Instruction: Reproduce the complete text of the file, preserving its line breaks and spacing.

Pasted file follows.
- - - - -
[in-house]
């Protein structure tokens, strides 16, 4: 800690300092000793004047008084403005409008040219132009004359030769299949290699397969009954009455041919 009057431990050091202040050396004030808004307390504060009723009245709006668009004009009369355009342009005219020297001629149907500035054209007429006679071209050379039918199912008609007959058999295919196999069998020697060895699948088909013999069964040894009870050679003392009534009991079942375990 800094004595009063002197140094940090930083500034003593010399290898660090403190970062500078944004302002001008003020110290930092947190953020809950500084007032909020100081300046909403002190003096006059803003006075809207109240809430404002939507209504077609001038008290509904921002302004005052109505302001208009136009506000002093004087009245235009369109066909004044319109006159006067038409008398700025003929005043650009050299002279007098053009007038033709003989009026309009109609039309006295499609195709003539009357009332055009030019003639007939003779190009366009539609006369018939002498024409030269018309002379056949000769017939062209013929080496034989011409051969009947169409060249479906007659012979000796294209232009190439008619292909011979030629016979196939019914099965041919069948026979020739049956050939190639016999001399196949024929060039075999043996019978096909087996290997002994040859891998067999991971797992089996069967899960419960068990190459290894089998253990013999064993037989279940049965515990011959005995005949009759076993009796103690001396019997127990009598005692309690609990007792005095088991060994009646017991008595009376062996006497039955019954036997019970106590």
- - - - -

[in-house]
């Protein structure tokens, strides 16, 4: 800690300092000793004047008084403005409008040219132009004359030769299949290699397969009954009455041919 009057431990050091202040050396004030808004307390504060009723009245709006668009004009009369355009342009005219020297001629149907500035054209007429006679071209050379039918199912008609007959058999295919196999069998020697060895699948088909013999069964040894009870050679003392009534009991079942375990 800094004595009063002197140094940090930083500034003593010399290898660090403190970062500078944004302002001008003020110290930092947190953020809950500084007032909020100081300046909403002190003096006059803003006075809207109240809430404002939507209504077609001038008290509904921002302004005052109505302001208009136009506000002093004087009245235009369109066909004044319109006159006067038409008398700025003929005043650009050299002279007098053009007038033709003989009026309009109609039309006295499609195709003539009357009332055009030019003639007939003779190009366009539609006369018939002498024409030269018309002379056949000769017939062209013929080496034989011409051969009947169409060249479906007659012979000796294209232009190439008619292909011979030629016979196939019914099965041919069948026979020739049956050939190639016999001399196949024929060039075999043996019978096909087996290997002994040859891998067999991971797992089996069967899960419960068990190459290894089998253990013999064993037989279940049965515990011959005995005949009759076993009796103690001396019997127990009598005692309690609990007792005095088991060994009646017991008595009376062996006497039955019954036997019970106590």